Now, I write in my ordinary speaking voice. No matter how complex the ideas, I avoid jargon and long words. I want the writing to sound natural and conversational. This is no mean feat for an over-trained academic.

How did you research potential places to submit your manuscript?
The manual The Australian Writers’ Marketplace is invaluable — everything’s in one place.

Did you have to do much rewriting or reworking of material during the editorial process?
All the hard work was done for the self-published version, so when Finch took it on, little editing was needed.

Perhaps dating at 50-something is what happens when you stop working full-time and start your second adolescence. I was curious about what I’d find.

Did you do a book proposal? Was it helpful?
Yes I did, and yes, it was very useful for me to clarify what the book was on about. Sheila Hollingworth’s short course and book A decent proposal were very useful. Similarly, Euan Mitchell’s course and book Self-publishing made simple were invaluable for my self-publishing project.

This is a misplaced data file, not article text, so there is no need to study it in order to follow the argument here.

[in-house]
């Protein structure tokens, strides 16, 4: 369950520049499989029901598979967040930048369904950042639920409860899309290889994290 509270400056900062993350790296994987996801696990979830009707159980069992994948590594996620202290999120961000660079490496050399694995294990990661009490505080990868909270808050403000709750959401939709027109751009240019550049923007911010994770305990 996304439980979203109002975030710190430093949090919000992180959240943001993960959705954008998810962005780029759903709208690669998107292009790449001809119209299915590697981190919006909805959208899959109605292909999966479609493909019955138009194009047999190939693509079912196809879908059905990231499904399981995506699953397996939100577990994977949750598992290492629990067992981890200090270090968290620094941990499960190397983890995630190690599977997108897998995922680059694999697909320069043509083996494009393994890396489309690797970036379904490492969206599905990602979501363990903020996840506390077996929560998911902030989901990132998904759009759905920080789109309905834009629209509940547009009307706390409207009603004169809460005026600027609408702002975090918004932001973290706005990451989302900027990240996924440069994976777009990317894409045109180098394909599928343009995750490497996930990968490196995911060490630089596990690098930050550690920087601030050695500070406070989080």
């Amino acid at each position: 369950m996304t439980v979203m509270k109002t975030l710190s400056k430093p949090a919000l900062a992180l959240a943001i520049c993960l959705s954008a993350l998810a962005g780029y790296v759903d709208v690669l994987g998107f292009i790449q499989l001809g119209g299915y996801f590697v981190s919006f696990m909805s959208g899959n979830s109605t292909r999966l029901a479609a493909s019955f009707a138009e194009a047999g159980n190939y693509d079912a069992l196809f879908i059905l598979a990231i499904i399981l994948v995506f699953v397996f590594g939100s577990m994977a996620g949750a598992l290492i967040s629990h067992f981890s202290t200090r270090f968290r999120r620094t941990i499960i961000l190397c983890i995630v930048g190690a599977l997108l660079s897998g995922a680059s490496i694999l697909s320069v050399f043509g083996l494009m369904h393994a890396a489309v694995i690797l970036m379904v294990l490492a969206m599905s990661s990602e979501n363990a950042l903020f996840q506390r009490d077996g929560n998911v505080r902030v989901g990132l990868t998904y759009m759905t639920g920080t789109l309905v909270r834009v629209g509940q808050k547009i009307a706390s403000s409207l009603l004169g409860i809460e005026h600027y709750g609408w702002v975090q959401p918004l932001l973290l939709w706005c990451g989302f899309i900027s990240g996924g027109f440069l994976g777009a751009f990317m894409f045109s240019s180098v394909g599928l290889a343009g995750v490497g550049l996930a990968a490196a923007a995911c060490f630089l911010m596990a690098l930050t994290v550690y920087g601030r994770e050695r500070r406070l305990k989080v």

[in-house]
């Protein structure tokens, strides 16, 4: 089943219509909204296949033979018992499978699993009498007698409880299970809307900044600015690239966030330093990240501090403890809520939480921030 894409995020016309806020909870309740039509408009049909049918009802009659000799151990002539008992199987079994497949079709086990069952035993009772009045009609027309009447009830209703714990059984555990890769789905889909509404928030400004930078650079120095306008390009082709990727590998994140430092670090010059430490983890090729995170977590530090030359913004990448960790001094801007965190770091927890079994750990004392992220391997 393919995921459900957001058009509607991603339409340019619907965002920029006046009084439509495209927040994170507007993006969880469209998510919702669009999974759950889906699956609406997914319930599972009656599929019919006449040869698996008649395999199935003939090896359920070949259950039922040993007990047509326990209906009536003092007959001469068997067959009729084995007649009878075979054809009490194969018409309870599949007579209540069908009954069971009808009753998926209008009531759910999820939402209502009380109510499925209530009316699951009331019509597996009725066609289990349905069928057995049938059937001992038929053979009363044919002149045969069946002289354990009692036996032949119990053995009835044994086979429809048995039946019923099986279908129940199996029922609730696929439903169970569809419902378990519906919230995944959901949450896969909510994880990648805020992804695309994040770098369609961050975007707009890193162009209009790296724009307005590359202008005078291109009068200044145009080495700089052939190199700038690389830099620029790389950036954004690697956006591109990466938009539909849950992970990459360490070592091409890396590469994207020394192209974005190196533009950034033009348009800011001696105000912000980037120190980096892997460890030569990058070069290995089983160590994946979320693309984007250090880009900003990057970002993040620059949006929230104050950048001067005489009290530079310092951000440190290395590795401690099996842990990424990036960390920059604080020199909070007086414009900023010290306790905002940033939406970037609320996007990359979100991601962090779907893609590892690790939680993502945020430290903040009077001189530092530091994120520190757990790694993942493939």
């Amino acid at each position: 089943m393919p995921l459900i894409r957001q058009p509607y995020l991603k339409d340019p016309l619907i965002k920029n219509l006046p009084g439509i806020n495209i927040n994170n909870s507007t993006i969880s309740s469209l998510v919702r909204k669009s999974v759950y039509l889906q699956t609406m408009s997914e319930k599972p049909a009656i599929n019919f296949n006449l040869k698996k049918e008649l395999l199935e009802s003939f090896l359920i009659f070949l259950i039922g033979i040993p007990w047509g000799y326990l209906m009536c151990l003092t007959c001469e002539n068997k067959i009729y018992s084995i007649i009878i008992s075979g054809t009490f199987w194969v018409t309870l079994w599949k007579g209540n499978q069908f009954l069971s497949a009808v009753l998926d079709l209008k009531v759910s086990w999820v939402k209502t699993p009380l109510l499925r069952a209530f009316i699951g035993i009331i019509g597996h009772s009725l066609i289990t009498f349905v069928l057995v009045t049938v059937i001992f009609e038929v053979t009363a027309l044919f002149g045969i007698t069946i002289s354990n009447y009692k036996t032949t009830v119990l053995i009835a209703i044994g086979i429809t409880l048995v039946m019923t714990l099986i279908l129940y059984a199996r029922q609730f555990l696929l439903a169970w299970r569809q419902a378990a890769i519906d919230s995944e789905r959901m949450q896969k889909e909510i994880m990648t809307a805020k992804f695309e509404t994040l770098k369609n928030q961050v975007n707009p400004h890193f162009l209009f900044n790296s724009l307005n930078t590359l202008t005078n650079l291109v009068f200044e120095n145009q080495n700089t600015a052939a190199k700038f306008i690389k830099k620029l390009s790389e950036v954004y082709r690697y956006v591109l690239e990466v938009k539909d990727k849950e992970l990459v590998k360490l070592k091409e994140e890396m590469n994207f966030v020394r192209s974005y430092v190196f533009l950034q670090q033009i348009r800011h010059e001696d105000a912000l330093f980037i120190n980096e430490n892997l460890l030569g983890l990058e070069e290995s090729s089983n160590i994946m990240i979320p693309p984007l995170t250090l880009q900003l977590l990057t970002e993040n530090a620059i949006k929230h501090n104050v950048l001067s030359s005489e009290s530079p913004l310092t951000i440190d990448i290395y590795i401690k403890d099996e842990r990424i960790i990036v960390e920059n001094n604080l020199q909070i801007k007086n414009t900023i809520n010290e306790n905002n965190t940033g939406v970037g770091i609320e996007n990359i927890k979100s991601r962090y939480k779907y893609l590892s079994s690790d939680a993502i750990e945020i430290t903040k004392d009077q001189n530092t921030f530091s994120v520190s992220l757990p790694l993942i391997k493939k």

Do you have an agent?
No, I don’t have a paid agent, but I do have very good friends in the book trade who offer advice very generously.

How did you go about negotiating your contract with your publishers?
With I can’t tell you how much difficulty. From my very limited experience, it seems publishers have it all their way. Unless they’re fighting over a potentially lucrative author, publishers can get away with saying to a lesser known author, ‘Take it or leave it.’

I’ll put up part two of my interview with Andee on Saturday. In it, Andee explains what she does to promote her book.

In the meantime, you may like to checkout a memoir-writing prize being offered by Andee’s publisher, Finch Publishing. The closing date is the 15th of October, 2010.

How did you get published? Pt 2 of an interview with author, George Ivanoff

Today, I’m quizzing author, George Ivanoff about his writing career. George explains how he began working with Ford Street Publishing, and how he promotes his books.